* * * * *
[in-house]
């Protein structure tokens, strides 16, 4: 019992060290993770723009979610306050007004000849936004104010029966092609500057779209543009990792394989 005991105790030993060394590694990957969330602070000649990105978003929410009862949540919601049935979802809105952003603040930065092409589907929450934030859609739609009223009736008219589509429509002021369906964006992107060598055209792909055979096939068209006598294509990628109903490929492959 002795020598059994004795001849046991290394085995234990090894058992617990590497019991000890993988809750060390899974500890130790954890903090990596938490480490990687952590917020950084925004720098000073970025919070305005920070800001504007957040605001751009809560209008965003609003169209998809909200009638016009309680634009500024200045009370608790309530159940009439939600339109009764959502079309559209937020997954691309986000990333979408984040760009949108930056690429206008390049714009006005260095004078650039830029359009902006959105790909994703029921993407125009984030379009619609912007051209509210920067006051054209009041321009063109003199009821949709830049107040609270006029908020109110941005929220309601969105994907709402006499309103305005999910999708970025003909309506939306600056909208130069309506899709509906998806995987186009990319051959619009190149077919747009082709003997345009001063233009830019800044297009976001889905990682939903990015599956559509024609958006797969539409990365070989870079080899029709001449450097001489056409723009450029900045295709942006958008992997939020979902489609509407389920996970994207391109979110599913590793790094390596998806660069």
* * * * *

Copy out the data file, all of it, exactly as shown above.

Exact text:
[in-house]
């Protein structure tokens, strides 16, 4: 019992060290993770723009979610306050007004000849936004104010029966092609500057779209543009990792394989 005991105790030993060394590694990957969330602070000649990105978003929410009862949540919601049935979802809105952003603040930065092409589907929450934030859609739609009223009736008219589509429509002021369906964006992107060598055209792909055979096939068209006598294509990628109903490929492959 002795020598059994004795001849046991290394085995234990090894058992617990590497019991000890993988809750060390899974500890130790954890903090990596938490480490990687952590917020950084925004720098000073970025919070305005920070800001504007957040605001751009809560209008965003609003169209998809909200009638016009309680634009500024200045009370608790309530159940009439939600339109009764959502079309559209937020997954691309986000990333979408984040760009949108930056690429206008390049714009006005260095004078650039830029359009902006959105790909994703029921993407125009984030379009619609912007051209509210920067006051054209009041321009063109003199009821949709830049107040609270006029908020109110941005929220309601969105994907709402006499309103305005999910999708970025003909309506939306600056909208130069309506899709509906998806995987186009990319051959619009190149077919747009082709003997345009001063233009830019800044297009976001889905990682939903990015599956559509024609958006797969539409990365070989870079080899029709001449450097001489056409723009450029900045295709942006958008992997939020979902489609509407389920996970994207391109979110599913590793790094390596998806660069």